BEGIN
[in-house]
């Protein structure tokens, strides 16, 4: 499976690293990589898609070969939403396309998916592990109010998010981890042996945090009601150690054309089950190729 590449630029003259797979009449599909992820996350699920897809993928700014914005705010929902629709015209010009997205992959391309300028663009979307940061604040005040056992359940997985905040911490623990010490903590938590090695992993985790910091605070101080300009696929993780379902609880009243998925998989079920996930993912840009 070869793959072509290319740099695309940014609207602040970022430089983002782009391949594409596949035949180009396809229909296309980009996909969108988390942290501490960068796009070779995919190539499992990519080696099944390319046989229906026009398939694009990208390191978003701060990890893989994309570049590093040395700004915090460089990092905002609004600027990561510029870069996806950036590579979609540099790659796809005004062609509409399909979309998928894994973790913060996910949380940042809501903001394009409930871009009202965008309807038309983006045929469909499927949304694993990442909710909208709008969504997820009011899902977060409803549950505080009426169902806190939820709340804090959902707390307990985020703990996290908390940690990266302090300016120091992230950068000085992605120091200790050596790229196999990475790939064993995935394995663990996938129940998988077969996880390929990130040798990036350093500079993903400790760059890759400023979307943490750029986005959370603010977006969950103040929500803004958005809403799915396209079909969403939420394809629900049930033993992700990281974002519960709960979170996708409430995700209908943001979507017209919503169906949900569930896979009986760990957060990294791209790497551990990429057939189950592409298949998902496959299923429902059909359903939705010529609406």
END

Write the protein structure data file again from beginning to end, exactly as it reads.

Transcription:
[in-house]
């Protein structure tokens, strides 16, 4: 499976690293990589898609070969939403396309998916592990109010998010981890042996945090009601150690054309089950190729 590449630029003259797979009449599909992820996350699920897809993928700014914005705010929902629709015209010009997205992959391309300028663009979307940061604040005040056992359940997985905040911490623990010490903590938590090695992993985790910091605070101080300009696929993780379902609880009243998925998989079920996930993912840009 070869793959072509290319740099695309940014609207602040970022430089983002782009391949594409596949035949180009396809229909296309980009996909969108988390942290501490960068796009070779995919190539499992990519080696099944390319046989229906026009398939694009990208390191978003701060990890893989994309570049590093040395700004915090460089990092905002609004600027990561510029870069996806950036590579979609540099790659796809005004062609509409399909979309998928894994973790913060996910949380940042809501903001394009409930871009009202965008309807038309983006045929469909499927949304694993990442909710909208709008969504997820009011899902977060409803549950505080009426169902806190939820709340804090959902707390307990985020703990996290908390940690990266302090300016120091992230950068000085992605120091200790050596790229196999990475790939064993995935394995663990996938129940998988077969996880390929990130040798990036350093500079993903400790760059890759400023979307943490750029986005959370603010977006969950103040929500803004958005809403799915396209079909969403939420394809629900049930033993992700990281974002519960709960979170996708409430995700209908943001979507017209919503169906949900569930896979009986760990957060990294791209790497551990990429057939189950592409298949998902496959299923429902059909359903939705010529609406």